The US has slammed Pakistan over its continued support for terrorist groups, that engage in cross-border terrorism, calling it a chief obstacle in a productive dialogue with India.
Acting Assistant Secretary of State for South and Central Asia, Alice G Wells, in a statement on Monday further said that Pakistan’s harbouring of terrorist groups like Lashkar-e-Taiba (LeT) and Jaish-e-Mohammad (JeM) which seek to foment violence across the Line of Control (LoC), is destabilizing, and held the Pakistani authorities accountable for their actions.
Wells further stated that the foundation of any successful dialogue between India and Pakistan is based on Pakistan taking sustained and irreversible steps against terrorists within its territory.
"We believe the foundation of any successful dialogue between India and Pakistan is based on Pakistan taking sustained and irreversible steps
against terrorists in its territory. Both the President and Secretary Pompeo have met and spoken with their Indian and Pakistani counterparts multiple times, including at the recent United Nations General Assembly, to encourage dialogue. We believe that direct dialogue between India and Pakistan, as outlined in the 1972 Shimla Agreement, holds the most potential for reducing tensions. History shows us what is possible. During the 2006-2007 backchannel negotiations, India and Pakistan reportedly made significant progress on a number of issues, including Kashmir. Restarting a productive bilateral dialogue requires building trust, and the chief obstacle remains Pakistan’s continued support for extremist groups that engage in cross-border terrorism," said Wells.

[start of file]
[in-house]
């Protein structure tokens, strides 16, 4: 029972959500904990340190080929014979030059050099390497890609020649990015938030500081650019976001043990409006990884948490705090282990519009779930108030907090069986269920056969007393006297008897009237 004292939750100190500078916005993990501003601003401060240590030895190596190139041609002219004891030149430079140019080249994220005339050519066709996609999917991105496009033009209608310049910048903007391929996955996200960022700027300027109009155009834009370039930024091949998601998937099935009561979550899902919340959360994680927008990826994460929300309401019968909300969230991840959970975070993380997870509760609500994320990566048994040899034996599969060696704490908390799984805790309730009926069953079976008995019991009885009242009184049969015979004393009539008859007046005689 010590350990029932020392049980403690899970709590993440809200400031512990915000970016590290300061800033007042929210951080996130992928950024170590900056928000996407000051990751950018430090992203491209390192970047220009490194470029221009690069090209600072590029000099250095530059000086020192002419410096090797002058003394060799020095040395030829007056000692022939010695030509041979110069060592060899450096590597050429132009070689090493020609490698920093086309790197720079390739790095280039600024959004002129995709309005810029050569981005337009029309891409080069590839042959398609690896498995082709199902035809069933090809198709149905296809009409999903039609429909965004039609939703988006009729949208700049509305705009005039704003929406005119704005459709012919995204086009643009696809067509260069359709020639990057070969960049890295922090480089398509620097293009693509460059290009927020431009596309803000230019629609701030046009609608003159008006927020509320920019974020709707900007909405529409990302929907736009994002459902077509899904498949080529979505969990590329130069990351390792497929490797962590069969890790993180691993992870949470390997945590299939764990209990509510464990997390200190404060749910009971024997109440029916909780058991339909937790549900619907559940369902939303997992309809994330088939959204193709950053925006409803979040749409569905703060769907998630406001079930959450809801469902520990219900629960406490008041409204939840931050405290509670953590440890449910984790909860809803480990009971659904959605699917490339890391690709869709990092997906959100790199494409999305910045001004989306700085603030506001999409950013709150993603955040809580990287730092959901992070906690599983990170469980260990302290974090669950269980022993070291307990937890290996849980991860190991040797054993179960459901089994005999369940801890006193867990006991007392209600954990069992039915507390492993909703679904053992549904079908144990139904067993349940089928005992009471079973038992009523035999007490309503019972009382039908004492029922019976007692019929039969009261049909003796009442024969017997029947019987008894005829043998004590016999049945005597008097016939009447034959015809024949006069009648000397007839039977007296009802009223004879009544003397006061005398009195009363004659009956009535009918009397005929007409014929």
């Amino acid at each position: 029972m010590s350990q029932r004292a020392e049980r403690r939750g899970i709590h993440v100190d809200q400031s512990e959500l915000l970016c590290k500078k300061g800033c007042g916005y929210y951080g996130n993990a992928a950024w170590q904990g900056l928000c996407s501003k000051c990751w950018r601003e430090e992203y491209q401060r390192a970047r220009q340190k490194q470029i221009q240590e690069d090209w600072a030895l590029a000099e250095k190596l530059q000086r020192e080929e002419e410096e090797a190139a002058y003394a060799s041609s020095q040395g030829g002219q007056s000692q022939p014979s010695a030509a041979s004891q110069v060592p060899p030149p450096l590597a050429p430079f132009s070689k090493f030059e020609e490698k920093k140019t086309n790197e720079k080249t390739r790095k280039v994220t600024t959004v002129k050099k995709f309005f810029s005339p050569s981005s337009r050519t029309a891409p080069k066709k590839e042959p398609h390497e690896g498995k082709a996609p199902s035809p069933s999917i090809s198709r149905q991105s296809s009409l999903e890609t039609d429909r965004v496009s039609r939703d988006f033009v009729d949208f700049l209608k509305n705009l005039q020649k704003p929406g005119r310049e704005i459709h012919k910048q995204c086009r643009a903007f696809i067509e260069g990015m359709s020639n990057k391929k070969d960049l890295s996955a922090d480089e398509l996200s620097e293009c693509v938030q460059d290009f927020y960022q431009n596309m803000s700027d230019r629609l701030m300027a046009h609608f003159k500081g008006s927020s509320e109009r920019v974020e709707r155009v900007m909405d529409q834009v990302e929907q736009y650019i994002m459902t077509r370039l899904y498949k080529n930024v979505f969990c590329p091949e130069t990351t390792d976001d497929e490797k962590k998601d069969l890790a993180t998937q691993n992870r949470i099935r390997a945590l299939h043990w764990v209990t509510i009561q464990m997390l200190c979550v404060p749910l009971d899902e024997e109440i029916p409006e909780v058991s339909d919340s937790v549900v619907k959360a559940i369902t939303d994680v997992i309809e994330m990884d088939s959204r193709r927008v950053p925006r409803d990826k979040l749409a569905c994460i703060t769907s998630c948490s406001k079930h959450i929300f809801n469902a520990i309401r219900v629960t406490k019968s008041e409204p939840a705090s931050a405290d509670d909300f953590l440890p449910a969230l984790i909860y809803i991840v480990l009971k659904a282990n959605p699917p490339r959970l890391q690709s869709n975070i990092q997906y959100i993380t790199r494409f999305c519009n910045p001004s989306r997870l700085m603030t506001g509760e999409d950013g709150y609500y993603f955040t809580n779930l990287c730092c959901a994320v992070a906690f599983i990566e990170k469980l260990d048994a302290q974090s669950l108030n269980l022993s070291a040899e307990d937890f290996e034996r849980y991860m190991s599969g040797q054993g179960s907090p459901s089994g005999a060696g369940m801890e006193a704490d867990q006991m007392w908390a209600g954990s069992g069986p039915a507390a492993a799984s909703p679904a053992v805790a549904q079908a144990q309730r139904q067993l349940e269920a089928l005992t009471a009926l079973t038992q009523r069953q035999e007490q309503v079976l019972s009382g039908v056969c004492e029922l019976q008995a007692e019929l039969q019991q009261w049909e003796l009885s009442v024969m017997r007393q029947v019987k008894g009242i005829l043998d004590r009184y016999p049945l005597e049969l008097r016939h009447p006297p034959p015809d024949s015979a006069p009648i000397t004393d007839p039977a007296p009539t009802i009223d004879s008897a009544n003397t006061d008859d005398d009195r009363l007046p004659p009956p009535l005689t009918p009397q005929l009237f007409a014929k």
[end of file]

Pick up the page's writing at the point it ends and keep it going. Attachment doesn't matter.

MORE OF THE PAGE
The US diplomat further blasted Pakistan for failing to invest sufficiently in its people, adding that now the nation lags behind other countries in the region in important metrics. "For instance, according to the United Nations Development Program (UNDP), 45 per cent of Pakistani children under age five are malnourished, 43 per cent of Pakistanis over 15 are illiterate, and just 46 per cent of children are receiving a secondary education. We hope the reforms Pakistan is undertaking under its current International Monetary Fund plan will lay the foundation for better economic management and growth leading to an improvement in the democratic system and human rights situation," she said.
"We remain deeply concerned about reports of human rights abuses and discrimination faced by Pakistanis because of their faith. In many cases, these abuses are perpetrated by non-state actors, and Pakistan has taken steps to counter many of the country’s most virulent terrorist
organizations posing a direct threat to the state, such as Lashkar-e-Jhangvi and the Tehreek-eTaliban Pakistan," she added.